Why canada is in trouble

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Over 30 billion in foreign capital is fleeing Canada. Once considered as bed rock stable country for Oil production, companies are starting to be frustrated with the non progress on key areas and lack of reforms.

It has added an extra layer of gloom for an industry that accounts for about a fifth of Canada’s exports. The energy sector -- centered around Alberta’s oil sands -- has struggled to rebound since the 2014 crash in global oil prices, with capital spending declining for five straight years and job cuts pushing the province’s unemployment rate above 6%. Alberta is forecast to post the slowest growth of any region in Canada this year.

The situation isn’t likely to improve any time soon, with key pipelines like TC Energy Corp.’s Keystone XL and Enbridge Inc.’s expansion of its Line 3 conduit bogged down by legal challenges. The lack of pipelines has weighed on Canadian heavy crude prices for years, sending them to a record low late in 2018.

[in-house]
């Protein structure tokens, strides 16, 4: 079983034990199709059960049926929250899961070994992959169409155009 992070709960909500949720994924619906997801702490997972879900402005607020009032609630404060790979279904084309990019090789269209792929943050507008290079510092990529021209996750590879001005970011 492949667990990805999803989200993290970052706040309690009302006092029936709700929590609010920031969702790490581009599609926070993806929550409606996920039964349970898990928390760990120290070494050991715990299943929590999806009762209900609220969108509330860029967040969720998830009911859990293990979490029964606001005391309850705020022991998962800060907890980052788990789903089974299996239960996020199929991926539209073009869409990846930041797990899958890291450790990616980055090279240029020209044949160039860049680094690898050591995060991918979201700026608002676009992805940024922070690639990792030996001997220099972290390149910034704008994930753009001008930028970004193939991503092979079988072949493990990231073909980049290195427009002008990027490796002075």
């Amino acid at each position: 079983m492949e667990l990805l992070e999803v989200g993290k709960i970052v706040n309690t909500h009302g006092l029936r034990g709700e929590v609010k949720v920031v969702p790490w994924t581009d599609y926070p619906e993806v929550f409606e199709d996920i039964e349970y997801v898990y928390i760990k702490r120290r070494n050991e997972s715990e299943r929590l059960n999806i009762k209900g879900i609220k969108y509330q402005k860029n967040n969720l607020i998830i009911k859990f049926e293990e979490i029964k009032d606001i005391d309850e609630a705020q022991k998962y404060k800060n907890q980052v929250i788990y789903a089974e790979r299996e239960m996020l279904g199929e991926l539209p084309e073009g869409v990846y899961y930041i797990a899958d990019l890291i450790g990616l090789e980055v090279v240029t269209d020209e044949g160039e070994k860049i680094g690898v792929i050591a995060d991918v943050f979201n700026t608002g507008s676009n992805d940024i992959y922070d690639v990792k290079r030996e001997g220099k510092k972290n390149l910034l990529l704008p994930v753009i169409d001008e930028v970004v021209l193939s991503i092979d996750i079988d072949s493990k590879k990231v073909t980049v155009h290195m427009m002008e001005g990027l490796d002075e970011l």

“If they thought things were getting better in Canada, they might hold on, but they don’t see things getting better,” Laura Lau, who helps manage more than C$2 billion ($1.5 billion) at Brompton Corp. in Toronto, said in an interview. “The pipeline situation is getting worse; everything is getting worse.”

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